Alternative Treatments for Migraine: A Research Update

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Acupuncture, neurostimulation, and other alternative treatments have been associated with up to a 50% reduction in headache days.
Acupuncture, neurostimulation, and other alternative treatments have been associated with up to a 50% reduction in headache days.

There is building excitement for new calcitonin gene-related peptide (CGRP) antibodies that may serve as good preventive treatments for headaches and migraines, but outside of this, there have not been many new medical innovations for the pharmaceutical treatment of headache and migraine.

With a lack of development in the lab, much attention has been put on complementary treatments for the relief of headache.  

An article recently published in the Journal of Headache and Pain by Giorgio Lambru, MD, and colleagues reviewed the efficacy of high frequency spinal cord stimulation in chronic refractory primary headaches.1 The study included 7 patients who had some form of refractory chronic headache and were nonresponsive to several conventional medications as well as Botulinum toxin type A. Participants underwent a 2 week trial of the procedure, in which they had 1 or 2 leads placed in the epidural space in the thoracic region that was connected to an external stimulator, targeting the dorsal columns in the C2-3 vertebral level. After a two week trial period, leads were planted permanently if the trial was considered successful. 

Four of the chronic migraine patients were considered to have a successful trial period, in which they had at least a 50% decrease in headache intensity or frequency. The researchers noted that all of these patients were thought to be overusing medication at the time. Two of the patients were also taking a daily preventive medication for their chronic headaches. 

The patients were followed up with from 12-40 months after the procedure. All participants noticed improvements, with at least a 50% decline in the monthly number of headaches as well as decreased number of days of which they needed to take an abortive or pain medication. One of the patients was also able to stop using his preventive treatment. All the patients were given continuous stimulation and patients noticed worsening when they were turned off. There were no major side effects, except worsening of headache pain, which was thought to be due to a lead malfunction.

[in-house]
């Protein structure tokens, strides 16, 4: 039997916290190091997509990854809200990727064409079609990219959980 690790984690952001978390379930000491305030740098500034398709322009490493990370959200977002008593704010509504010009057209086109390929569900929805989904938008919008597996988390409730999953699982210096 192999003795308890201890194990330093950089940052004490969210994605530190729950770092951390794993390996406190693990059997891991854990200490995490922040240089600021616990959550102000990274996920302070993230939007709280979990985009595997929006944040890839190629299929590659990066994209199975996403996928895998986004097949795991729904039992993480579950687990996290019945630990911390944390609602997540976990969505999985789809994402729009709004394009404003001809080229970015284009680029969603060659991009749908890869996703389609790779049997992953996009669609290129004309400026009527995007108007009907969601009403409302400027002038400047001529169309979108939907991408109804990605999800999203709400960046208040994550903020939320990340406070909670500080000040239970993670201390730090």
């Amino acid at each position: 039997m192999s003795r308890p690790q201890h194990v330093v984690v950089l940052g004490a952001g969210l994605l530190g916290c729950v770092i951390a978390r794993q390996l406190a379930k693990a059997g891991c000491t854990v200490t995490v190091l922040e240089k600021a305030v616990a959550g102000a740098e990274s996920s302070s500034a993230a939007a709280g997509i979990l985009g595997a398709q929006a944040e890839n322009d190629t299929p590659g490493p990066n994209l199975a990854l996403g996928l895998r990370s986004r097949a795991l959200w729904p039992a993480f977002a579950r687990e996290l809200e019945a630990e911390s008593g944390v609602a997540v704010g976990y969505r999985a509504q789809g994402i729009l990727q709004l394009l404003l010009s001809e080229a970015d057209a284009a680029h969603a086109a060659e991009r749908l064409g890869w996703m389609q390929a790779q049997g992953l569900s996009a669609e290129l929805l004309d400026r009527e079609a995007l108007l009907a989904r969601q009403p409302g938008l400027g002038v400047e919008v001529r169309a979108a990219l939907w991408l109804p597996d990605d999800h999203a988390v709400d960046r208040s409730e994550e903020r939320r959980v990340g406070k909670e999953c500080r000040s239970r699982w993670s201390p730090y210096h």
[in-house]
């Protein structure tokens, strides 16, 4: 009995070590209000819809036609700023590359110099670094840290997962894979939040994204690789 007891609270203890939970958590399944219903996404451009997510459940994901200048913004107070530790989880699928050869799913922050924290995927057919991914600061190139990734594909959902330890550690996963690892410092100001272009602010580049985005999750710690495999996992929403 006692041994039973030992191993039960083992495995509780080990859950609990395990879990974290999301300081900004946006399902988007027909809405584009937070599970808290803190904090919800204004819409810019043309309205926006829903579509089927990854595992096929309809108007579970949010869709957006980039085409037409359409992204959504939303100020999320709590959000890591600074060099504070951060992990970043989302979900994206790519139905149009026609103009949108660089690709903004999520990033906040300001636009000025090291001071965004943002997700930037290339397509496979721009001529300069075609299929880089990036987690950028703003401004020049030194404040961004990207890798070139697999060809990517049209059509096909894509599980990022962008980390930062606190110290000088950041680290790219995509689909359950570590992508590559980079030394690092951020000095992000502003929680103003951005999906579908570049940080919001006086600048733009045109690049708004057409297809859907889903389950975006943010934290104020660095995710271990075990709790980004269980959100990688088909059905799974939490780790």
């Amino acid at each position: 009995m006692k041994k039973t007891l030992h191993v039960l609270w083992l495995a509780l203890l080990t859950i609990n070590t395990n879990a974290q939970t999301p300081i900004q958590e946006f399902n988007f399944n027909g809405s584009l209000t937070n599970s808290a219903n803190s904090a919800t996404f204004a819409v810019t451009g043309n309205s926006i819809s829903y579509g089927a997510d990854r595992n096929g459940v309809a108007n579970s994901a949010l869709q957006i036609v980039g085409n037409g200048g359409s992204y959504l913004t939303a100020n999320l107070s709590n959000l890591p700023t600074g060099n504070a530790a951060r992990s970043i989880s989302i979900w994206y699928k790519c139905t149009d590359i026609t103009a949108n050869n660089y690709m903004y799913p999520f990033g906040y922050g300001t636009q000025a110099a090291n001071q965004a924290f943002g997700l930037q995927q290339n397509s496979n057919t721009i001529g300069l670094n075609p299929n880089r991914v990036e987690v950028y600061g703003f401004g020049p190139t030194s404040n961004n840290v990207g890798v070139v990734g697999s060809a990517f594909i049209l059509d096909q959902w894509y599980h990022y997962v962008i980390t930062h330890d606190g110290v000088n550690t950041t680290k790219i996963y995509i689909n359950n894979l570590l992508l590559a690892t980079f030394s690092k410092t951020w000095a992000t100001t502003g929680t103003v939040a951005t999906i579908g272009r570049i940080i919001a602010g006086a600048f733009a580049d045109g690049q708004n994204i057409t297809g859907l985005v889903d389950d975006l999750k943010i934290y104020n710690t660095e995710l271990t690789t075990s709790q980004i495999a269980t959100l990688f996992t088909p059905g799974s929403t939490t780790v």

Two patients with SUNA-syndrome also had leads implanted. One of the patients described 70% relief while the other reported complete relief of attack, although initially the right settings needed to be found for the implant. One patient with cluster headache who also had leads implanted reported approximately 50% relief.

Overall, this seems like a promising treatment for patients with refractory chronic headaches and for those with a variety of underlying primary headaches. It is thought to work by modulating the trigeminocervical complex in the dorsal columns at the level of C2-3 vertebral bodies. This mode may have advantages over occipital nerve stimulators, including a more rapid response and lower risk of side effects.

Another complementary technique that has recently shown promising results is noninvasive neurotechnology that uses sound to help with migraines. The method may also help with blood pressure and heart rate variability.2 This technique was presented in a session as part of the American Heart Association's Council on Hypertension 2016 Scientific Sessions. Called high-resolution, relational, resonance based, electroencephalic mirroring (HIRREM®), it uses sensors that measure electrical activity in the brain to detect differences between the 2 hemispheres.  Presenting researcher Hossam A. Shaltout, RPh, PhD, Wake Forest University in Winston-Salem, North Carolina believes that imbalance between the 2 sides of the brain may be a result of autonomic dysregulation due to chronic stress. The brain activity is reflected as audible tones which allow for regulation and balance between the 2 sides.